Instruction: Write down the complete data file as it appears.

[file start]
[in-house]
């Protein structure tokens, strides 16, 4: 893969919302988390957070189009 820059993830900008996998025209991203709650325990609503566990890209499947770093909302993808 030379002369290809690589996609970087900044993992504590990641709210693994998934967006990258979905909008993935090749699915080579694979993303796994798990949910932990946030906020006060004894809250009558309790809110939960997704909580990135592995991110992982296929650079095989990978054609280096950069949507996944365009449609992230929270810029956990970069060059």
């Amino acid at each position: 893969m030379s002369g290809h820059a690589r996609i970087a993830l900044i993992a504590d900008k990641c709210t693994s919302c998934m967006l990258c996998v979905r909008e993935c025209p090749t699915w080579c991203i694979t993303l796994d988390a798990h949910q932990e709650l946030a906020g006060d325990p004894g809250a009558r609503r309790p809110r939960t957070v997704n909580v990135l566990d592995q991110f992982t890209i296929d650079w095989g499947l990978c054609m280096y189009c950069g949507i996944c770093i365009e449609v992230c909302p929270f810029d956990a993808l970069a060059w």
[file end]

[in-house]
């Protein structure tokens, strides 16, 4: 893969919302988390957070189009 820059993830900008996998025209991203709650325990609503566990890209499947770093909302993808 030379002369290809690589996609970087900044993992504590990641709210693994998934967006990258979905909008993935090749699915080579694979993303796994798990949910932990946030906020006060004894809250009558309790809110939960997704909580990135592995991110992982296929650079095989990978054609280096950069949507996944365009449609992230929270810029956990970069060059």
């Amino acid at each position: 893969m030379s002369g290809h820059a690589r996609i970087a993830l900044i993992a504590d900008k990641c709210t693994s919302c998934m967006l990258c996998v979905r909008e993935c025209p090749t699915w080579c991203i694979t993303l796994d988390a798990h949910q932990e709650l946030a906020g006060d325990p004894g809250a009558r609503r309790p809110r939960t957070v997704n909580v990135l566990d592995q991110f992982t890209i296929d650079w095989g499947l990978c054609m280096y189009c950069g949507i996944c770093i365009e449609v992230c909302p929270f810029d956990a993808l970069a060059w």